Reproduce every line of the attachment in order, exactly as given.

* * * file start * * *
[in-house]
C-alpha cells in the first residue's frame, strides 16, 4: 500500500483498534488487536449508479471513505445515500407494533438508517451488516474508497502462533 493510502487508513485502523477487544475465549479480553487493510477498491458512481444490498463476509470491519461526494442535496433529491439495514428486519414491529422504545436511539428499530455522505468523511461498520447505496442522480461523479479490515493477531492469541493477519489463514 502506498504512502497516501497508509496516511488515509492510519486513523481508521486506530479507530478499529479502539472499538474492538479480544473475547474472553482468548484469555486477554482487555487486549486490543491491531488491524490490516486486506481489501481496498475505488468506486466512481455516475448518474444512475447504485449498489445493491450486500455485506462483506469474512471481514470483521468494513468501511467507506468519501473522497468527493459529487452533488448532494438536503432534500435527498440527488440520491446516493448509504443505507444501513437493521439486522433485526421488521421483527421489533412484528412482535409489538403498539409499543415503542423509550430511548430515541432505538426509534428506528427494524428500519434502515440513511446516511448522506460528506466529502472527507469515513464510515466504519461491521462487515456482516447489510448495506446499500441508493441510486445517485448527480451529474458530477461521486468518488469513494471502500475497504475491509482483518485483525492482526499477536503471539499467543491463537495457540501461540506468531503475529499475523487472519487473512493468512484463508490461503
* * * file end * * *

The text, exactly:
[in-house]
C-alpha cells in the first residue's frame, strides 16, 4: 500500500483498534488487536449508479471513505445515500407494533438508517451488516474508497502462533 493510502487508513485502523477487544475465549479480553487493510477498491458512481444490498463476509470491519461526494442535496433529491439495514428486519414491529422504545436511539428499530455522505468523511461498520447505496442522480461523479479490515493477531492469541493477519489463514 502506498504512502497516501497508509496516511488515509492510519486513523481508521486506530479507530478499529479502539472499538474492538479480544473475547474472553482468548484469555486477554482487555487486549486490543491491531488491524490490516486486506481489501481496498475505488468506486466512481455516475448518474444512475447504485449498489445493491450486500455485506462483506469474512471481514470483521468494513468501511467507506468519501473522497468527493459529487452533488448532494438536503432534500435527498440527488440520491446516493448509504443505507444501513437493521439486522433485526421488521421483527421489533412484528412482535409489538403498539409499543415503542423509550430511548430515541432505538426509534428506528427494524428500519434502515440513511446516511448522506460528506466529502472527507469515513464510515466504519461491521462487515456482516447489510448495506446499500441508493441510486445517485448527480451529474458530477461521486468518488469513494471502500475497504475491509482483518485483525492482526499477536503471539499467543491463537495457540501461540506468531503475529499475523487472519487473512493468512484463508490461503